Last updated on April 5th, 2017 at 02:44 am
When your eyes are exposed to substances like pollen or mold spores, they might become red, itchy, and watery. These are symptoms of allergic conjunctivitis. Allergic conjunctivitis is an eye inflammation triggered by an allergic reaction to substances like pollen or mold spores.
What is allergic conjunctivitis?
The inside of your eyelids and the covering of your eyeball have a membrane called the conjunctiva. The conjunctiva is susceptible to inflammation from irritants, especially during hay fever season. Allergic conjunctivitis is rather typical. It’s your body’s reaction to substances it thinks about possibly damaging.
What are the types of allergic conjunctivitis?
Allergic conjunctivitis is available in two main types:
Intense allergic conjunctivitis
This is a short-term condition that is more typical during allergic reaction season. Your eyelids all of a sudden swell, itch, and burn. You might also have a watery nose.
Chronic allergic conjunctivitis
A less common condition called chronic allergic conjunctivitis can happen year-round. It is a milder reaction to allergens like food, dust, and animal dander. Typical symptoms come and go however include burning and itching of the eyes and light level of sensitivity.
What causes allergic conjunctivitis?
You experience allergic conjunctivitis when your body tries to protect itself against a perceived threat. It does this in reaction to things that set off the release of histamine. Your body produces this powerful chemical to eliminate off foreign intruders. A few of the compounds that cause this reaction are:
- home dust
- pollen from trees and turf
- mold spores
- animal dander
- chemical scents such as household detergents or perfume
Some individuals might also experience allergic conjunctivitis in reaction to certain medications or compounds dropped into the eyes, such as contact lens service or medicated eye drops.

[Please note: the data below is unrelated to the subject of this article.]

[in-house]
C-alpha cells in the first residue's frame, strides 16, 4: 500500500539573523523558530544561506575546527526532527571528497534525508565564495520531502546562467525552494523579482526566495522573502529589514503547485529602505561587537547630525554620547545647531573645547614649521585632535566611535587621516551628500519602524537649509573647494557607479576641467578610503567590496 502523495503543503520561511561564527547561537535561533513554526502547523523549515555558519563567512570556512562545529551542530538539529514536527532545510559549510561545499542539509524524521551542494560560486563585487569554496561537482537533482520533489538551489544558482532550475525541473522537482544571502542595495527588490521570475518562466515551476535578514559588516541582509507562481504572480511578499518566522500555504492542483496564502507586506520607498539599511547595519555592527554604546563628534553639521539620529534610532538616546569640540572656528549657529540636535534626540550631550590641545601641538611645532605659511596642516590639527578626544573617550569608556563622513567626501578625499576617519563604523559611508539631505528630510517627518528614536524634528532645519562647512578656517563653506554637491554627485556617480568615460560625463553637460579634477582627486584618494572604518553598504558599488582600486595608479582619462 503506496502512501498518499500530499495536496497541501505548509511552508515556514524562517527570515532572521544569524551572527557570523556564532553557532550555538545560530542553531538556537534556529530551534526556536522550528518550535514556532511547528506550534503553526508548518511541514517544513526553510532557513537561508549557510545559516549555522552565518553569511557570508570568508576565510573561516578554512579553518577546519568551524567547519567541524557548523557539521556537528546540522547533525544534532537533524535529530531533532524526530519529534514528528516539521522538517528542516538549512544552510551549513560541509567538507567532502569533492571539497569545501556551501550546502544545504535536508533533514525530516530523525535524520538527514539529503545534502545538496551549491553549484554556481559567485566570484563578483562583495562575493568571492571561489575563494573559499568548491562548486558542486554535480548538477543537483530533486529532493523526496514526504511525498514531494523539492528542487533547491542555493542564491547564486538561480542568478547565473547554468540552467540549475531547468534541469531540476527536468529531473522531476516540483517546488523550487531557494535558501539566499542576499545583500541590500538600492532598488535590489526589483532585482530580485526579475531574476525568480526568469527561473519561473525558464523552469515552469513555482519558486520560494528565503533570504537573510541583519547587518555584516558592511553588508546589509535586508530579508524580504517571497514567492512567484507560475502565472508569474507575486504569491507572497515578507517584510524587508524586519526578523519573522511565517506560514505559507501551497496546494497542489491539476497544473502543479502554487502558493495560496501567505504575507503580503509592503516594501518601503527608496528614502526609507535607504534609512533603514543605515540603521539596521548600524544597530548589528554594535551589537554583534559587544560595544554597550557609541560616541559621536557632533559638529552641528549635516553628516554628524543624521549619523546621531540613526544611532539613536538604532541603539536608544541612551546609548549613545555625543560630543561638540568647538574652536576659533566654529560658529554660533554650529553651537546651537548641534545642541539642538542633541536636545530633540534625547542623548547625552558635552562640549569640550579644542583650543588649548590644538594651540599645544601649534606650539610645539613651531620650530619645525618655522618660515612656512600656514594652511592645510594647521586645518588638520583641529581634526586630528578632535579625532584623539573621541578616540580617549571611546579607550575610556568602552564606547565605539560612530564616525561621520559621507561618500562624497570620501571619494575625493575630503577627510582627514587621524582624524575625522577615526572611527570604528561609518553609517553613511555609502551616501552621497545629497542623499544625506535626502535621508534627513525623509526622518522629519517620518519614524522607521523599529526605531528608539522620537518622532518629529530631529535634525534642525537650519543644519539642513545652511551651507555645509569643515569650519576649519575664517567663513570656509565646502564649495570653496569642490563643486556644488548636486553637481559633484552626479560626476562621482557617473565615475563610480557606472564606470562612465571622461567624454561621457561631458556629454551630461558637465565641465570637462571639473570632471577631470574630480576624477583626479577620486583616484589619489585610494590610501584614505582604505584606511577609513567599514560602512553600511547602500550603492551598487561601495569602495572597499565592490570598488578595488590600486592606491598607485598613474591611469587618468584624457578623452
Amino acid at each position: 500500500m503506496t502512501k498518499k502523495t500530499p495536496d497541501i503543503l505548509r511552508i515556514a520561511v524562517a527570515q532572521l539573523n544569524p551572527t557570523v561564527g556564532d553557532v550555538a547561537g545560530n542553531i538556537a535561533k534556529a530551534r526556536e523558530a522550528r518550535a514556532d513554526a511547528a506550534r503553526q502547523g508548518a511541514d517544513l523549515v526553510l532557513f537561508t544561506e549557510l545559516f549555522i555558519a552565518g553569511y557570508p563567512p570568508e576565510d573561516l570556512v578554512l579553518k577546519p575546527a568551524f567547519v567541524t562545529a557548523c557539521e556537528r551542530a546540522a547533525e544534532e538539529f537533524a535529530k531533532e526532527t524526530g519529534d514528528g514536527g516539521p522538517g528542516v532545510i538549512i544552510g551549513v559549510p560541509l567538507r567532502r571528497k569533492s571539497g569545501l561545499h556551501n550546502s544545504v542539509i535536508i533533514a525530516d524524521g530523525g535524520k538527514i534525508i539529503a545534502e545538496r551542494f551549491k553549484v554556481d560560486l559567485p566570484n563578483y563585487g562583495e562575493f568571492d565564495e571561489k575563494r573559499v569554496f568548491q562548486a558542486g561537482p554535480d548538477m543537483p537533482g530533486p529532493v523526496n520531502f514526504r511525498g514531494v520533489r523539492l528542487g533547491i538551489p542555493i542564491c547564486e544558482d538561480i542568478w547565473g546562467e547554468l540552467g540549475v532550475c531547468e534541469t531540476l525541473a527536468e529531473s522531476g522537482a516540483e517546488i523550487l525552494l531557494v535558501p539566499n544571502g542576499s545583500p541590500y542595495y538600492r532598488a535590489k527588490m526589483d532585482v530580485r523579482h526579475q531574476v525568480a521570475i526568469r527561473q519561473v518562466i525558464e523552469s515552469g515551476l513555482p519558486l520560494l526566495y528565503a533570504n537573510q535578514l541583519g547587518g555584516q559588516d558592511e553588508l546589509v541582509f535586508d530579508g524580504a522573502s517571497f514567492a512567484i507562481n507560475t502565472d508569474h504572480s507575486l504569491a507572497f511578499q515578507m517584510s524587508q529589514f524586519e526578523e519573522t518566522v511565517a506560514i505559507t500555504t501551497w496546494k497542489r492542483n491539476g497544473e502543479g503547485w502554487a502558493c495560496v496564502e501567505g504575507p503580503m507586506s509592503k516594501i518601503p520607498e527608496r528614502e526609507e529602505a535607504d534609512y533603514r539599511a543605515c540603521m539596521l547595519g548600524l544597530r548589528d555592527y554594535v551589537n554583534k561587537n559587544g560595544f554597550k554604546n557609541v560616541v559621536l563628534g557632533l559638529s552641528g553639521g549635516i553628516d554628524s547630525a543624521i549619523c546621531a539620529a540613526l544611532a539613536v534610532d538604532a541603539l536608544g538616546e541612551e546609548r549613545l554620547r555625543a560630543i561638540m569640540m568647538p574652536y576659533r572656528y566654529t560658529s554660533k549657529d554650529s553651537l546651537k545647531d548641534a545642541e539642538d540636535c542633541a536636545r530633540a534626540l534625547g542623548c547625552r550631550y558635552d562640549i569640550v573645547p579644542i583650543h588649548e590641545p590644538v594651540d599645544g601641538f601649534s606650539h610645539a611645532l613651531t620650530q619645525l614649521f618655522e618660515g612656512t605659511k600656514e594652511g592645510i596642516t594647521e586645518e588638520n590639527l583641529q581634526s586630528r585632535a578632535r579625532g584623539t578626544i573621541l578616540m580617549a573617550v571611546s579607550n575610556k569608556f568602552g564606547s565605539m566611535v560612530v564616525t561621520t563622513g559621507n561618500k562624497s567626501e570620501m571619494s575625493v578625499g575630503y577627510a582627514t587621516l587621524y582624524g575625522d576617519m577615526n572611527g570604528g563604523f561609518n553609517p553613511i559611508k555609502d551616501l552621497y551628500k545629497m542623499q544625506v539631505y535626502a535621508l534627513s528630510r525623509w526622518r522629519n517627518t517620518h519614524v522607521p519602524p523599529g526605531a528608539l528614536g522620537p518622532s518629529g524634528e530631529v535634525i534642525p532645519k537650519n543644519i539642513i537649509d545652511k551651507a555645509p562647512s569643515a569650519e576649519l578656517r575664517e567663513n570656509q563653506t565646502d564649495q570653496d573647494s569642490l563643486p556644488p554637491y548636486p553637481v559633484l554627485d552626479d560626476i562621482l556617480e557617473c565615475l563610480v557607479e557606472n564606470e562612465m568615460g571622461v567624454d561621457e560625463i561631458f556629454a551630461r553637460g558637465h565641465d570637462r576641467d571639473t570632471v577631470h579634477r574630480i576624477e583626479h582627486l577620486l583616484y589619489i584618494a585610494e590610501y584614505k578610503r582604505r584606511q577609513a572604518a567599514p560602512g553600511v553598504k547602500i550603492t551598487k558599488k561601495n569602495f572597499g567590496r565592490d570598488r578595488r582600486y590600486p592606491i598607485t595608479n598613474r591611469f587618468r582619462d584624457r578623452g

Conjunctivitis is among the most common and treatable eye conditions in children and grownups. Frequently called “pink eye,” it is a swelling of the conjunctiva, the tissue that lines the within the eyelid and the white of the eyeball, and helps keep the eyelid and eyeball moist.
Who is at risk for allergic conjunctivitis?
Individuals who have allergies are more likely to establish allergic conjunctivitis. According to the Asthma and Allergic reaction Foundation of America, allergies impact 30 percent of adults and 40 percent of children, and frequently run in families.
Allergic reactions affect individuals of any ages, though they are more common in children and young adults. If you have allergies and reside in places with high pollen counts, you are more vulnerable to allergic conjunctivitis.
What are the symptoms of allergic conjunctivitis?
Red, itchy, watery, and burning eyes prevail symptoms of allergic conjunctivitis. You might also get up in the early morning with puffy eyes.
How is allergic conjunctivitis identified?
Your doctor will analyze your eyes and examine your allergy history. Inflammation in the white of the eye and small bumps inside your eyelids show up signs of conjunctivitis. Your doctor may also order among the following tests:
- An allergic reaction skin test exposes your skin to specific allergens and allows your doctor to examine your body’s response, which might include swelling and soreness.
- A blood test might be suggested to see if your body is producing proteins, or antibodies, to protect itself against specific irritants like mold or dust.
- A scraping of your conjunctival tissue may be required to examine your leukocyte. Eosinophils are leukocyte that end up being activated when you have allergies.
How is allergic conjunctivitis treated?
There are lots of treatment techniques offered for allergic conjunctivitis:
Treating allergic conjunctivitis at home includes a mix of prevention strategies and activities to reduce your symptoms. To minimize your exposure to allergens:
- close windows when the pollen count is high
- keep your home dust-free
- use an indoor air purifier
- prevent direct exposure to extreme chemicals, dyes, and fragrances
To relieve your symptoms, avoid rubbing your eyes. Using a cool compress to your eyes can also help in reducing swelling and itching.
In more troublesome cases, home care might not be sufficient. You will have to see a doctor who may advise the following options:
- an oral or over the counter antihistamine to lower or obstruct histamine release
- anti-inflammatory or anti-inflammation eye drops
- eye drops to diminish congested blood vessels
- steroid eye drops
What is the long-lasting outlook?
With appropriate treatment, you can experience relief or a minimum of minimize your symptoms. Repeating direct exposure to irritants, nevertheless, will likely set off the very same symptoms in the future.
How do I avoid allergic conjunctivitis?
Completely avoiding the ecological aspects that cause allergic conjunctivitis can be tough. The best thing you can do is to restrict your direct exposure to these triggers. For instance, if you know that you are allergic to fragrance or family dust, you can aim to lessen your exposure using scent-free soaps and detergents. You may likewise think about setting up an air purifier in your home.